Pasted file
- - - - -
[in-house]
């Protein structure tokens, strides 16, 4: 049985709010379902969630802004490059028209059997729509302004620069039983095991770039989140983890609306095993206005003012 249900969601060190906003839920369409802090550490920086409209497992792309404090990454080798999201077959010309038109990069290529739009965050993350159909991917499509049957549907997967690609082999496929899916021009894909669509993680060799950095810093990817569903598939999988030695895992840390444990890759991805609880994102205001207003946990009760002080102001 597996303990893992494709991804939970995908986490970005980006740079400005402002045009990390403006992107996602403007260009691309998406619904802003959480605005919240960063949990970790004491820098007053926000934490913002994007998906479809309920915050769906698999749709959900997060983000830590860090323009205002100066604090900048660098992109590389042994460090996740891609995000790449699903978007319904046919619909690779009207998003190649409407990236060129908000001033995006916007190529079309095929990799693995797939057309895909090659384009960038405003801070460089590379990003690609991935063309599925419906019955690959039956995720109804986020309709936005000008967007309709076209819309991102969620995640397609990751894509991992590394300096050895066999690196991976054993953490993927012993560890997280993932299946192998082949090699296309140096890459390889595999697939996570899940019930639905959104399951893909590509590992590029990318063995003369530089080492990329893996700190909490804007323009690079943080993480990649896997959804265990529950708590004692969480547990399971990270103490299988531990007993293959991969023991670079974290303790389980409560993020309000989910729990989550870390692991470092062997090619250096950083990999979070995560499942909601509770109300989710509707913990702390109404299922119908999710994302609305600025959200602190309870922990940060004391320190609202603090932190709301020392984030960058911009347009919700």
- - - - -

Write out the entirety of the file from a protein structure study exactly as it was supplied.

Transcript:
[in-house]
């Protein structure tokens, strides 16, 4: 049985709010379902969630802004490059028209059997729509302004620069039983095991770039989140983890609306095993206005003012 249900969601060190906003839920369409802090550490920086409209497992792309404090990454080798999201077959010309038109990069290529739009965050993350159909991917499509049957549907997967690609082999496929899916021009894909669509993680060799950095810093990817569903598939999988030695895992840390444990890759991805609880994102205001207003946990009760002080102001 597996303990893992494709991804939970995908986490970005980006740079400005402002045009990390403006992107996602403007260009691309998406619904802003959480605005919240960063949990970790004491820098007053926000934490913002994007998906479809309920915050769906698999749709959900997060983000830590860090323009205002100066604090900048660098992109590389042994460090996740891609995000790449699903978007319904046919619909690779009207998003190649409407990236060129908000001033995006916007190529079309095929990799693995797939057309895909090659384009960038405003801070460089590379990003690609991935063309599925419906019955690959039956995720109804986020309709936005000008967007309709076209819309991102969620995640397609990751894509991992590394300096050895066999690196991976054993953490993927012993560890997280993932299946192998082949090699296309140096890459390889595999697939996570899940019930639905959104399951893909590509590992590029990318063995003369530089080492990329893996700190909490804007323009690079943080993480990649896997959804265990529950708590004692969480547990399971990270103490299988531990007993293959991969023991670079974290303790389980409560993020309000989910729990989550870390692991470092062997090619250096950083990999979070995560499942909601509770109300989710509707913990702390109404299922119908999710994302609305600025959200602190309870922990940060004391320190609202603090932190709301020392984030960058911009347009919700």